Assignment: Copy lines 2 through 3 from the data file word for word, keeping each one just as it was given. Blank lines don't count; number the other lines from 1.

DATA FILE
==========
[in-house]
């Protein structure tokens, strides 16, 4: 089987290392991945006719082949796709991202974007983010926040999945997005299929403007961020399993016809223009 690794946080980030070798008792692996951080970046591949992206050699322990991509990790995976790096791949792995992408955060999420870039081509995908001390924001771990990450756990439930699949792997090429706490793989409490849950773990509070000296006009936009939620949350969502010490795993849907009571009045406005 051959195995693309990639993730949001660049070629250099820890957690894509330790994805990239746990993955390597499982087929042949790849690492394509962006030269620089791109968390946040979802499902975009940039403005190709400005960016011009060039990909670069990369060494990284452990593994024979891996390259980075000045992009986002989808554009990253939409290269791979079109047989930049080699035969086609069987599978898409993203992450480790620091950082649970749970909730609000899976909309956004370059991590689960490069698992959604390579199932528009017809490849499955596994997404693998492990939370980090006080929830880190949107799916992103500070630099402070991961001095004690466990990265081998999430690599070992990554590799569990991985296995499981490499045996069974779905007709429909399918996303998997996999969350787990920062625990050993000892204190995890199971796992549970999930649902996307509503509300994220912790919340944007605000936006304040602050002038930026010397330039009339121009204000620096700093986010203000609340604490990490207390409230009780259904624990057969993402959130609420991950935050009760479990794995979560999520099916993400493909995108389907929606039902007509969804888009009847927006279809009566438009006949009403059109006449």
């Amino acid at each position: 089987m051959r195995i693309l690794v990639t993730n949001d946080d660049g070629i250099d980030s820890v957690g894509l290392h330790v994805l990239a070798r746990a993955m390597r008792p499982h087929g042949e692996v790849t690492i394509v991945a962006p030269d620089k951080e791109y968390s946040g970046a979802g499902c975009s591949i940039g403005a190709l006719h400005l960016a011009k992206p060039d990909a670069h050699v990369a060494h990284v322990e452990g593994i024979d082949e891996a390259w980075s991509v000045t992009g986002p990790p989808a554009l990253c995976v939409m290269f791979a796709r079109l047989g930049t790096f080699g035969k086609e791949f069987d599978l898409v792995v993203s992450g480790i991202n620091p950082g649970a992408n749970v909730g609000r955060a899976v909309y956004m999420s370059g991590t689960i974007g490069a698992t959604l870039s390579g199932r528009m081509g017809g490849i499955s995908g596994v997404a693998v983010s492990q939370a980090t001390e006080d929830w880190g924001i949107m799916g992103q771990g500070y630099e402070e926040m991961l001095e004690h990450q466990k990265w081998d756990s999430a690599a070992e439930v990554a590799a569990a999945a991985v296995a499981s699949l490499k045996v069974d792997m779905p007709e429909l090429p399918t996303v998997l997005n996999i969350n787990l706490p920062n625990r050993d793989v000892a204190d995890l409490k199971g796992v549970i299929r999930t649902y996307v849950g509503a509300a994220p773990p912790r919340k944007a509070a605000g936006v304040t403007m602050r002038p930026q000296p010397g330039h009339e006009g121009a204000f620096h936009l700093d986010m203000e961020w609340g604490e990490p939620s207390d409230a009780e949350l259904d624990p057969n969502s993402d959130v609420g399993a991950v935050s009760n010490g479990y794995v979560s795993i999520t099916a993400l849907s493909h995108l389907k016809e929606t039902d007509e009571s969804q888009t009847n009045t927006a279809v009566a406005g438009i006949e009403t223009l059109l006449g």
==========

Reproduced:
């Protein structure tokens, strides 16, 4: 089987290392991945006719082949796709991202974007983010926040999945997005299929403007961020399993016809223009 690794946080980030070798008792692996951080970046591949992206050699322990991509990790995976790096791949792995992408955060999420870039081509995908001390924001771990990450756990439930699949792997090429706490793989409490849950773990509070000296006009936009939620949350969502010490795993849907009571009045406005 051959195995693309990639993730949001660049070629250099820890957690894509330790994805990239746990993955390597499982087929042949790849690492394509962006030269620089791109968390946040979802499902975009940039403005190709400005960016011009060039990909670069990369060494990284452990593994024979891996390259980075000045992009986002989808554009990253939409290269791979079109047989930049080699035969086609069987599978898409993203992450480790620091950082649970749970909730609000899976909309956004370059991590689960490069698992959604390579199932528009017809490849499955596994997404693998492990939370980090006080929830880190949107799916992103500070630099402070991961001095004690466990990265081998999430690599070992990554590799569990991985296995499981490499045996069974779905007709429909399918996303998997996999969350787990920062625990050993000892204190995890199971796992549970999930649902996307509503509300994220912790919340944007605000936006304040602050002038930026010397330039009339121009204000620096700093986010203000609340604490990490207390409230009780259904624990057969993402959130609420991950935050009760479990794995979560999520099916993400493909995108389907929606039902007509969804888009009847927006279809009566438009006949009403059109006449």
């Amino acid at each position: 089987m051959r195995i693309l690794v990639t993730n949001d946080d660049g070629i250099d980030s820890v957690g894509l290392h330790v994805l990239a070798r746990a993955m390597r008792p499982h087929g042949e692996v790849t690492i394509v991945a962006p030269d620089k951080e791109y968390s946040g970046a979802g499902c975009s591949i940039g403005a190709l006719h400005l960016a011009k992206p060039d990909a670069h050699v990369a060494h990284v322990e452990g593994i024979d082949e891996a390259w980075s991509v000045t992009g986002p990790p989808a554009l990253c995976v939409m290269f791979a796709r079109l047989g930049t790096f080699g035969k086609e791949f069987d599978l898409v792995v993203s992450g480790i991202n620091p950082g649970a992408n749970v909730g609000r955060a899976v909309y956004m999420s370059g991590t689960i974007g490069a698992t959604l870039s390579g199932r528009m081509g017809g490849i499955s995908g596994v997404a693998v983010s492990q939370a980090t001390e006080d929830w880190g924001i949107m799916g992103q771990g500070y630099e402070e926040m991961l001095e004690h990450q466990k990265w081998d756990s999430a690599a070992e439930v990554a590799a569990a999945a991985v296995a499981s699949l490499k045996v069974d792997m779905p007709e429909l090429p399918t996303v998997l997005n996999i969350n787990l706490p920062n625990r050993d793989v000892a204190d995890l409490k199971g796992v549970i299929r999930t649902y996307v849950g509503a509300a994220p773990p912790r919340k944007a509070a605000g936006v304040t403007m602050r002038p930026q000296p010397g330039h009339e006009g121009a204000f620096h936009l700093d986010m203000e961020w609340g604490e990490p939620s207390d409230a009780e949350l259904d624990p057969n969502s993402d959130v609420g399993a991950v935050s009760n010490g479990y794995v979560s795993i999520t099916a993400l849907s493909h995108l389907k016809e929606t039902d007509e009571s969804q888009t009847n009045t927006a279809v009566a406005g438009i006949e009403t223009l059109l006449g």